Guest Post by Katherine Oakes of Modernize
We all have the illusory dream of someday planting a lush and thriving herb garden. And even if this isn’t exactly in your wheelhouse—perhaps you have an admittedly black thumb—it is certainly within your reach. Herbs have stood the test of time—they’ve been planted, cultivated, and harvested by farmers for thousands of years only to remain in our gardens, and on our windowsills and our plates today.
There are so many obvious benefits to growing your own herb garden, as well as many fun and unknown facts about their past and where they came from! Other than being delicious in your meals, herbs can also help increase the value of your property by adding curb appeal, something we always love to see.
So to break it down and help you get started, we picked out 5 of the best herbs to start growing, as well as their benefits, and a little bit of history, too.
This well-loved herb has about 30 different varieties that are lesser known than the typical sweet basil you find at stores and in markets. This plant is native to India and travelled over to Europe (Italy) and Asia during the spice trade. A great herb to have on hand for punching up hearty soups and sauces in the colder months, basil grows well indoors, so long as this warm-weather-loving plant doesn’t fall prey to the cold and dry fall and winter seasons. Grow basil for its delicious flavor and versatility in so many dishes, not to mention how pretty and vibrant it can look on the windowsill.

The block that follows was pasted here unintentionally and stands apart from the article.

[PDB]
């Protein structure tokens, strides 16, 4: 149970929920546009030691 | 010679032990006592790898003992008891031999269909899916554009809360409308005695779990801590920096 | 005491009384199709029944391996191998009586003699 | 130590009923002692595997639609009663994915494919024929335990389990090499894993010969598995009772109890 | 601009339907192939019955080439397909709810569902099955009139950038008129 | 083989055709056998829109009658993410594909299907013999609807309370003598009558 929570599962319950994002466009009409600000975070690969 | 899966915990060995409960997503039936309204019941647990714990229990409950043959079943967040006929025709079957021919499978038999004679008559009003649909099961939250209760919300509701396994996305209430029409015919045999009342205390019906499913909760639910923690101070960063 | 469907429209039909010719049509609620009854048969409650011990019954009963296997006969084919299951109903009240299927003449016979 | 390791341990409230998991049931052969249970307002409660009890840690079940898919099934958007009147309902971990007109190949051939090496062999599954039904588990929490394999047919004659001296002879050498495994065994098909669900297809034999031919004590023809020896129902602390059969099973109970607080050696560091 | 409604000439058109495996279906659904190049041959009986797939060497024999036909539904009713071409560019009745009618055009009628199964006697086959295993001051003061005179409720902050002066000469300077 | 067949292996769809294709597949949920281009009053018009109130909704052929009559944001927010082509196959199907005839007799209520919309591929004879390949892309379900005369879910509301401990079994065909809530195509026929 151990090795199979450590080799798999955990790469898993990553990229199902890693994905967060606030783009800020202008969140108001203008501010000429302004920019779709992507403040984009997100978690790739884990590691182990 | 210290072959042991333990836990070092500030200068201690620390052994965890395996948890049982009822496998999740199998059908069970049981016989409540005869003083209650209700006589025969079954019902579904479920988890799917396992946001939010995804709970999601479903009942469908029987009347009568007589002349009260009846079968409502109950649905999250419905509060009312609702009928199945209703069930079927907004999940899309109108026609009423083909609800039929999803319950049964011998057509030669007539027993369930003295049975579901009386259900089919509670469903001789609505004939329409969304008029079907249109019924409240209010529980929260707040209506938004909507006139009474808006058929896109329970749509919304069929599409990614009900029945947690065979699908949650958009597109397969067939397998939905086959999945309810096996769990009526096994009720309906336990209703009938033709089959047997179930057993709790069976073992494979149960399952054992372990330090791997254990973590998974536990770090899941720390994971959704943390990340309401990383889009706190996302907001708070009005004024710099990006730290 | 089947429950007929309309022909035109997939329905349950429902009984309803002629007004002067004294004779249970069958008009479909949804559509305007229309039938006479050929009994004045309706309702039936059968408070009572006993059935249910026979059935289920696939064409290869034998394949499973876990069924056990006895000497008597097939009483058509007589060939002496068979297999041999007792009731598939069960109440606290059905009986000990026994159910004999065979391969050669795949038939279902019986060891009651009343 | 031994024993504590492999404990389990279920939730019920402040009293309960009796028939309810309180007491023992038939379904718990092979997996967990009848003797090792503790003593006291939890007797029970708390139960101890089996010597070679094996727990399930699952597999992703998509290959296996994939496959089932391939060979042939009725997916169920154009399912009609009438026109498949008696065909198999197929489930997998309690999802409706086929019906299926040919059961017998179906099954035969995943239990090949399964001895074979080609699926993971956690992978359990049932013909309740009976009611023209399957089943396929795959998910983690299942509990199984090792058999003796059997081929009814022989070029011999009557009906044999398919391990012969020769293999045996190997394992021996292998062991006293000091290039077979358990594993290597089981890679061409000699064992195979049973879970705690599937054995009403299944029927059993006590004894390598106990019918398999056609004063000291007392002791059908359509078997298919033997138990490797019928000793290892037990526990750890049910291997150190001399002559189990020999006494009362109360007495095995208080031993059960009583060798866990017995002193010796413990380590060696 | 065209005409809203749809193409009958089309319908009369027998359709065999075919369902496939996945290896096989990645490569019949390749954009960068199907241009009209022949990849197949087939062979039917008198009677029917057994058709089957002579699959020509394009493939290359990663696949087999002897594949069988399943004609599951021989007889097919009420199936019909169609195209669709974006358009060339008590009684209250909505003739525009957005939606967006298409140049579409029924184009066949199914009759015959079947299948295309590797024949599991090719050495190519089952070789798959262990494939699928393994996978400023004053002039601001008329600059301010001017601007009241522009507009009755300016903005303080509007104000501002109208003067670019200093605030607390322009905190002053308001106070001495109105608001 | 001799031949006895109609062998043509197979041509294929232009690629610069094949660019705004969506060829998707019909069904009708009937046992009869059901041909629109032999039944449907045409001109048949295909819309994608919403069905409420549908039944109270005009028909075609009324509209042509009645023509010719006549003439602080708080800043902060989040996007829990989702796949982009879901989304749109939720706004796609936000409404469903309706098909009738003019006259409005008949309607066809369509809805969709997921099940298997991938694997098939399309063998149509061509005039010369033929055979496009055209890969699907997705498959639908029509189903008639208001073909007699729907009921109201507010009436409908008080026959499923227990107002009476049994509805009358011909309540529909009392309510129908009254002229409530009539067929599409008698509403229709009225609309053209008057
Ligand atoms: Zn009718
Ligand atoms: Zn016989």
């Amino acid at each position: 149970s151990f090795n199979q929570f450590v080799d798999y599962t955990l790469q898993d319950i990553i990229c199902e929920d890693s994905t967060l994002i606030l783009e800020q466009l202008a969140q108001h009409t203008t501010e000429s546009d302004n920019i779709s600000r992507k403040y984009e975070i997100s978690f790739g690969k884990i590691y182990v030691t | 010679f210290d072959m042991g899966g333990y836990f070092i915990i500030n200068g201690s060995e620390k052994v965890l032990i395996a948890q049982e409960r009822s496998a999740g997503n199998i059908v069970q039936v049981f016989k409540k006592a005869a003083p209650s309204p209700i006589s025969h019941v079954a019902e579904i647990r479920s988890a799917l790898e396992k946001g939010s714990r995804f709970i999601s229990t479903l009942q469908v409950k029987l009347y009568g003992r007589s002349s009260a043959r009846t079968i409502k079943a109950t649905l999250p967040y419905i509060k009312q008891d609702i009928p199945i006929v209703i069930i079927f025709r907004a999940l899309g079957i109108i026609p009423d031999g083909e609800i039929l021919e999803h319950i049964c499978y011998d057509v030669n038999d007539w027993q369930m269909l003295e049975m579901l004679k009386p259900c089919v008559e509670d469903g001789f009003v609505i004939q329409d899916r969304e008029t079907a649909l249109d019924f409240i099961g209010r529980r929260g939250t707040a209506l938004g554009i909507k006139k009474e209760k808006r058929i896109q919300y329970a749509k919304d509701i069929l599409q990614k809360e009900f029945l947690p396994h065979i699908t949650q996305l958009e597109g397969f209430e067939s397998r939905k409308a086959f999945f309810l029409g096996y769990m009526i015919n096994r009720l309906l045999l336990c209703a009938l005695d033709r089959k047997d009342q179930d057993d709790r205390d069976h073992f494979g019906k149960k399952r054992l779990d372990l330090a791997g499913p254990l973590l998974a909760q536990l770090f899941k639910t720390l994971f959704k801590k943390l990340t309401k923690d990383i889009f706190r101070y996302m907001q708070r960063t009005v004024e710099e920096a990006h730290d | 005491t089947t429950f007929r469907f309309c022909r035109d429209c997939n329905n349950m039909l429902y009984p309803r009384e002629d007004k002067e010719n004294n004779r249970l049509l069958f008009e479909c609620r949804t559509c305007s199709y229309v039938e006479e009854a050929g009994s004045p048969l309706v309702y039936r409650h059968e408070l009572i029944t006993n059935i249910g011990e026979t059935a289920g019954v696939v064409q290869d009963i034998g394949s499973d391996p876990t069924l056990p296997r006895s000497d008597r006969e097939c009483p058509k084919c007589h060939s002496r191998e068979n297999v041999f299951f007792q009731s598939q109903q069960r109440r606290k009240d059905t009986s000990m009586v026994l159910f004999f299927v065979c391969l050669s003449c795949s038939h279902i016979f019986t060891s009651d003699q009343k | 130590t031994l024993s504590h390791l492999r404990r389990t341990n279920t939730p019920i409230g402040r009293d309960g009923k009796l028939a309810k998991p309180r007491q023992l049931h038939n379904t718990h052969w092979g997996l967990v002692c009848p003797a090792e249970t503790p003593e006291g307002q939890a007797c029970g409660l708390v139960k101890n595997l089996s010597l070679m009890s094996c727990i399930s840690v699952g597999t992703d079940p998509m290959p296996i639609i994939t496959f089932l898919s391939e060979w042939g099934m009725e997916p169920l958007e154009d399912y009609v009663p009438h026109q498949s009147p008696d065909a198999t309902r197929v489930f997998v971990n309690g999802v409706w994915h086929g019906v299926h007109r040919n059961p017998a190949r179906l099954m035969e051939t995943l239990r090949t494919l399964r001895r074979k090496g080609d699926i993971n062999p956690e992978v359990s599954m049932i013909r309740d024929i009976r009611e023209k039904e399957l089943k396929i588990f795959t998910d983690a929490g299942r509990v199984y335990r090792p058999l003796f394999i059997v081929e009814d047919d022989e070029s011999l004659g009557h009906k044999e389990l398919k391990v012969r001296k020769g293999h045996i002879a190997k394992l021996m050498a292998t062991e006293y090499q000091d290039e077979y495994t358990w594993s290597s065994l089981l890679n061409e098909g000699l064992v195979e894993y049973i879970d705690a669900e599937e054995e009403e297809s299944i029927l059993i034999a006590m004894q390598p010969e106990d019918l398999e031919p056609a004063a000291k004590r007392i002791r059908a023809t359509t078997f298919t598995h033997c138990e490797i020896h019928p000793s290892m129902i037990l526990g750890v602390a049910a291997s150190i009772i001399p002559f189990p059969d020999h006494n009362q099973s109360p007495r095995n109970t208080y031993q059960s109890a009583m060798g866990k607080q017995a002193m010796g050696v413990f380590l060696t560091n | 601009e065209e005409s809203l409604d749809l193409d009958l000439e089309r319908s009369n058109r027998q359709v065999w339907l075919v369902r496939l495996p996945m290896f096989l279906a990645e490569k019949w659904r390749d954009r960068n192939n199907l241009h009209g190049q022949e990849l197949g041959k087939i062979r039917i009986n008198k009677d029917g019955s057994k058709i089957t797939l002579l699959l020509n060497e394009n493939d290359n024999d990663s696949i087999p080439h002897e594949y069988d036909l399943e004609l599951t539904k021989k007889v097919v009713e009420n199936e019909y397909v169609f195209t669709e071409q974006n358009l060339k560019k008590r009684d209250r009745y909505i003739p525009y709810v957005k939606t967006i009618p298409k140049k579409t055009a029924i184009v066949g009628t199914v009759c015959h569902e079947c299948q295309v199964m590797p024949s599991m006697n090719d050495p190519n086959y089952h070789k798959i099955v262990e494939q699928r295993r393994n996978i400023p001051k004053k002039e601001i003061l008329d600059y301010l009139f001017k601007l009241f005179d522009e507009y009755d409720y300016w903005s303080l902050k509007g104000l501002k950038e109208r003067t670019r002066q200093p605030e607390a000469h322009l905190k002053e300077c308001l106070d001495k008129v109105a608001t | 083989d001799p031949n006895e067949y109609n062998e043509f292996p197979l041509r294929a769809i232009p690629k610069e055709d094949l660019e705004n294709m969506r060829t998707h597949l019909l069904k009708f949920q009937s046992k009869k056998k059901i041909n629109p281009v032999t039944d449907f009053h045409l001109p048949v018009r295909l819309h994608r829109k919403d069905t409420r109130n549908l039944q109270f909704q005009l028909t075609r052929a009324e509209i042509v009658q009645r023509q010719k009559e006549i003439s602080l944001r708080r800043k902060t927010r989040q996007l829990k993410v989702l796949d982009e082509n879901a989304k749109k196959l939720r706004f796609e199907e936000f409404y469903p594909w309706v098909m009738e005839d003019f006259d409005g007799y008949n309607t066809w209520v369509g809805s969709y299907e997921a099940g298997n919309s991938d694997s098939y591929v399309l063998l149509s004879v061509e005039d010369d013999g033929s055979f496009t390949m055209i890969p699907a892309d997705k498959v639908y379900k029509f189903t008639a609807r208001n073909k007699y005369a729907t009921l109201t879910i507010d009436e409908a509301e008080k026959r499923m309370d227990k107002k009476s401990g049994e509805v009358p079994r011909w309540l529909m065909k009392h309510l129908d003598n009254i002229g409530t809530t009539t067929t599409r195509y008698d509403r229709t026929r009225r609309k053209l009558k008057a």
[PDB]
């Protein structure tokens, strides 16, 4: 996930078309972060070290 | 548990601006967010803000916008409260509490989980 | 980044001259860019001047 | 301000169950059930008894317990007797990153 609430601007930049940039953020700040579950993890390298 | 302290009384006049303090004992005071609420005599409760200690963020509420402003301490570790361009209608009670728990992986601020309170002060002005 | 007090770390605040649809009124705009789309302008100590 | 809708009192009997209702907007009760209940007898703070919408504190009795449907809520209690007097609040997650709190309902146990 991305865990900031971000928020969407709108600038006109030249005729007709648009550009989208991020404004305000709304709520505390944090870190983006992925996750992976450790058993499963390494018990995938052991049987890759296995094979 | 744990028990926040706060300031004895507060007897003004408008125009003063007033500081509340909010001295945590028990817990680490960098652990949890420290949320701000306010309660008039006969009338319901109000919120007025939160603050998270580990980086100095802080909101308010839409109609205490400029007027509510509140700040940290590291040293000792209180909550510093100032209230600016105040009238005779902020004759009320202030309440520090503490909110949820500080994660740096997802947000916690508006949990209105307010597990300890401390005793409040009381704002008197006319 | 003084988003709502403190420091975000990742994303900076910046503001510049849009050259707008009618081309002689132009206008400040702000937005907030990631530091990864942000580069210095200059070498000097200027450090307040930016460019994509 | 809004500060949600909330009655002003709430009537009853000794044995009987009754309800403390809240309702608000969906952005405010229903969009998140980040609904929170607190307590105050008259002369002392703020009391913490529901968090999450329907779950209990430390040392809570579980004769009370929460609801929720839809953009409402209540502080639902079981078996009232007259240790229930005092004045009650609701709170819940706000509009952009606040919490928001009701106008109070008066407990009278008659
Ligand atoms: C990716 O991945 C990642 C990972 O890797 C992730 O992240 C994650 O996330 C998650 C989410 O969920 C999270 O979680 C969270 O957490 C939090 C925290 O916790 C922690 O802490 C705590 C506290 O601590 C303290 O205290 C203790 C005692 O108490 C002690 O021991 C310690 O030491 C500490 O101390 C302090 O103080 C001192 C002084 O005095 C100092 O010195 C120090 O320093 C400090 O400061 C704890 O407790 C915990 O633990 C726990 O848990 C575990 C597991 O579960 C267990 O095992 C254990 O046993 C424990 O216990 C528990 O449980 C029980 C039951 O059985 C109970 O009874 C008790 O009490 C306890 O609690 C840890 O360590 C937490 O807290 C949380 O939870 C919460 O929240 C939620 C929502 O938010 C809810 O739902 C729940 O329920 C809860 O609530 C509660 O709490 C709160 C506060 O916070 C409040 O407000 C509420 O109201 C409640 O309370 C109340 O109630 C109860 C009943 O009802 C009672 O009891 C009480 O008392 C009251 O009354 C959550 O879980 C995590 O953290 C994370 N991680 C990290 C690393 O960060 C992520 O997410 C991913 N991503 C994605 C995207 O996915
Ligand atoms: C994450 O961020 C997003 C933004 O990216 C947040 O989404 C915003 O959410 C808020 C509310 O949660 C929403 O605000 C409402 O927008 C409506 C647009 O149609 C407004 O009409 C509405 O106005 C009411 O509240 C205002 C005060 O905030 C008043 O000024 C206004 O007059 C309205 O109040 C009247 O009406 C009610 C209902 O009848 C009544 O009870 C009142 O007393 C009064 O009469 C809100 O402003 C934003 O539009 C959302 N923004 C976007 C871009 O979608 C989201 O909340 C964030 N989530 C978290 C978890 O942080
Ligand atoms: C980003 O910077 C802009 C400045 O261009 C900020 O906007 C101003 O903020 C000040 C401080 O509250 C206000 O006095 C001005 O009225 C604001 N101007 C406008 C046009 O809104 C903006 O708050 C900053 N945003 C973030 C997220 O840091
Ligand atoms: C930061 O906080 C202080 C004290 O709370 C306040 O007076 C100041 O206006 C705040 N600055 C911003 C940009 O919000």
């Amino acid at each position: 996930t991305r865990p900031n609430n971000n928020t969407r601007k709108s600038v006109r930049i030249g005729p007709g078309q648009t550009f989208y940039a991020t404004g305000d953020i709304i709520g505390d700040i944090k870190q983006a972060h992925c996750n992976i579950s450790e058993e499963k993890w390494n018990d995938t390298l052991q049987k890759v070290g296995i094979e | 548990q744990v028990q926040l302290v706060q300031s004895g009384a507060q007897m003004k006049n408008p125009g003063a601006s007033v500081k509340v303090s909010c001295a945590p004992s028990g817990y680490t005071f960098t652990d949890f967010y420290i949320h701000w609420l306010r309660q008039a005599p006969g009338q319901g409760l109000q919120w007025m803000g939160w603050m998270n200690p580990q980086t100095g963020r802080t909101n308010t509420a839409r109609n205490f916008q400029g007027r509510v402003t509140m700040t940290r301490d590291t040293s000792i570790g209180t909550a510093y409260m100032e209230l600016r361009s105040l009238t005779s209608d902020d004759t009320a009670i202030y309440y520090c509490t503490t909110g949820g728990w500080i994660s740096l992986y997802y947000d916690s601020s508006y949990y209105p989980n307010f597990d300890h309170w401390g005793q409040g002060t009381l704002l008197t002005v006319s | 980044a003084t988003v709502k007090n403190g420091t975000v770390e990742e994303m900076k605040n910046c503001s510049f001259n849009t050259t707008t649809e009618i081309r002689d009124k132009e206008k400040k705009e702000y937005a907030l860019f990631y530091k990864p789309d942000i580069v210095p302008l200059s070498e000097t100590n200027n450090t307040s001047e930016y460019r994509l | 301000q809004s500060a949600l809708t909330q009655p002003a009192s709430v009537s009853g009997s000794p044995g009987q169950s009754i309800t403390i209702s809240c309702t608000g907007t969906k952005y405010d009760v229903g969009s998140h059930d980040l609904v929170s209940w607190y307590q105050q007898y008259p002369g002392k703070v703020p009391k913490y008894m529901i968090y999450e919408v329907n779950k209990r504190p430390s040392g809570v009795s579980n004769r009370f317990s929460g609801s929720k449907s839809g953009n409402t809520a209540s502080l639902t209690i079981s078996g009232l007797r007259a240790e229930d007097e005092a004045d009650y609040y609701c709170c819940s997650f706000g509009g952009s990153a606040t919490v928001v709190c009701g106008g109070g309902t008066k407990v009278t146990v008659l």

This spindly herb has a distinct piney taste that hails from the Mediterranean coastline. Besides planting rosemary for culinary purposes, this herb can be used for landscaping, too. Due to its sturdy needles and form, rosemary is used for hedges and topiaries as well as great plants to plant on hillsides that threaten erosion or in between stepping stones to prevent movement.
Lavender is known for its soothing and healing aromatherapy properties as essential oils and those cute, stuffed little bags filled with the dried herb. It originated from the hills of the Mediterranean area but is thought to have traveled to England with Romans in ancient times, and now there is estimated to be over 100 varieties. Plant lavender in your outdoor herb garden because it attracts bees and butterflies—the good kind of insects that will help your garden thrive. Lavender is even great when used in recipes like cookies, baked goods, and lemonade to name a few. Plus, you simply can’t beat the beauty of lavender in your yard.
A great reason alone to plant this fast-growing herb is because of how beginner-friendly it is. It does as well indoors as it does in a garden, without the part where it starts to grow everywhere. So if you are new to this, then mint is a great introduction, as it doesn’t require too much maintenance. Similar to basil, mint comes in many different shapes, forms, and varieties (at least up to 20 kinds) and is also great for cooking. Harvest your mint leaves for tea to cure an upset stomach or muddle it for your mojito!
A finicky plant, thyme tends to do better when it is harvested from a fully-grown plant and replanted in a small container. However, don’t let this deter you from growing thyme—like rosemary it can be used to hold up crumbling landscapes while adding some beautiful greenery as well. Plant thyme by mixing it into open spaces in your garden to hold up the structure and offer a wonderful scent as you walk by. It’s also a pretty ancient plant, too, hailing from Egypt and eventually becoming a sacred plant for many uses by Romans and Greeks.